Join the stem cell registry
Take the registration questionnaire to find out if you are eligible.
Frequently asked questions
What are stem cells?
Stem cells, specifically blood stem cells, are found in bone marrow, peripheral (circulating) blood and umbilical cord blood. Blood stem cells are not embryonic stem cells. They are immature cells which can become:
Red blood cells — carry oxygen though out the body.
White blood cells — fight infection.
Platelets — help control bleeding.
Blood stem cells are not embryonic stem cells. They come from bone marrow, circulating (peripheral) blood or umbilical cord blood. When patients need a stem cell transplant, it means that their bone marrow (stem cell factory) has failed due to an illness. Patients who undergo chemotherapy or radiation treatment may also need a transplant of healthy stem cells to help heal and re-boost their immune system.
What is Bone Marrow?
Bone marrow is the soft tissue inside our bones that produces blood forming stem cells. When diseases affect the bone marrow, and they cannot produce healthy stem cells, a stem cell transplant may be a patient’s best treatment option.
How does a stem cell transplant work?
A stem cell transplant replaces the patient’s unhealthy stem cells with a matching donor’s healthy stem cells. There are three sources of stem cells used in transplant.
- Bone marrow
- Peripheral (circulating) blood
- Umbilical cord blood
The type of stem cell donation is determined by the transplant physician and transplant team based on the needs of the patient. Several factors are taken into consideration by the transplant team to best determine the type of stem cell donation for the patient. These factors include:
- Whether a matching donor is available within the patient’s family or an unrelated donor is available somewhere in the world.
- The patient’s prognosis (status and likely course of their disease).
- The height and weight of the patient and the donor.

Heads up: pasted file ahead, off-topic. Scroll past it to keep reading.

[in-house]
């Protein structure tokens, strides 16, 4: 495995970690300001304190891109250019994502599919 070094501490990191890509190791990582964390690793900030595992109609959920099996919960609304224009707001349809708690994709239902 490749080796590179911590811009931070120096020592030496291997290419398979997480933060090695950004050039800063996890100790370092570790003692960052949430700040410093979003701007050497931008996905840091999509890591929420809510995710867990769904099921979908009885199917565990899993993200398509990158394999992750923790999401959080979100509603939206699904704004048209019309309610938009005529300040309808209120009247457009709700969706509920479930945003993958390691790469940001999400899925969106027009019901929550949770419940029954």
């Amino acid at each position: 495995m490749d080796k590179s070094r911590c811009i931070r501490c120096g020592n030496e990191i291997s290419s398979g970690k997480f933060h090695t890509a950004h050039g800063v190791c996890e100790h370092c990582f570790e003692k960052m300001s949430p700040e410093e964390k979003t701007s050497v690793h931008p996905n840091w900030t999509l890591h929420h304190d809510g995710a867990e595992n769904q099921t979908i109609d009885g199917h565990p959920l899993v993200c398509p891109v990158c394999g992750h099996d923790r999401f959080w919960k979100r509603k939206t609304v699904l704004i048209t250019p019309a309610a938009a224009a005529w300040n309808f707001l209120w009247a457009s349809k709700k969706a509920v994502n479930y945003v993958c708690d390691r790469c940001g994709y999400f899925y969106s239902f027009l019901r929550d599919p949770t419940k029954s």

- The age of the donor and the patient.
- The urgency of the transplant.
How are donors matched to patients?
Stem cell matches are determined according to DNA markers called Human Leukocyte Antigens (HLA) which are known to be important when matching a patient to a donor. These antigens are found on the surface of white blood cells and are inherited from our parents. The best potential HLA match is from a sibling. However, most patients have about a 25 per cent chance of a sibling match. The rest may rely on a volunteer unrelated donor from outside their family.
When you register to join Canadian Blood Services Stem Cell Registry, a sample of your DNA is obtained to identify your HLA, which are entered into our database. This database allows us to search for potential donors that match a patient requiring a stem cell transplant. The closer the match between patient and donor, the better the outcome for the patient following the transplant.
Some patients have many potential donors because they have inherited common antigens and their markers are inherited in a common combination of gene forms. These markers occur with varying frequency in different ethnic groups, for instance, those common in Caucasians may rarely be found in the Asian community and vice versa. While not always the case, patients are more likely to find a matching donor among those who share their ethnic ancestry which makes an ethnically diverse donor base extremely important.
Learn more about stem cell donor eligibility.
I need a stem cell transplant. Can my relatives be tested to see if one of them is a match for me?
Please note, it is not the responsibility of you or your family to find your donor. Your transplant team, working with Canadian Blood Services Stem Cell Registry is responsible for locating an unrelated donor if you have not been matched with a family member. Anyone who joins the Canadian Blood Services Stem Cell Registry is making a commitment to be available for any patient in need. Once part of the stem cell registry, your HLA typing will be included in searches for all patients, both in Canada and around the world.
How is a volunteer unrelated donor found?
- The patient’s transplant team submits a search request to Canadian Blood Services Stem Cell Registry.
- The stem cell registry sends a report to the transplant team listing all the potential unrelated donors.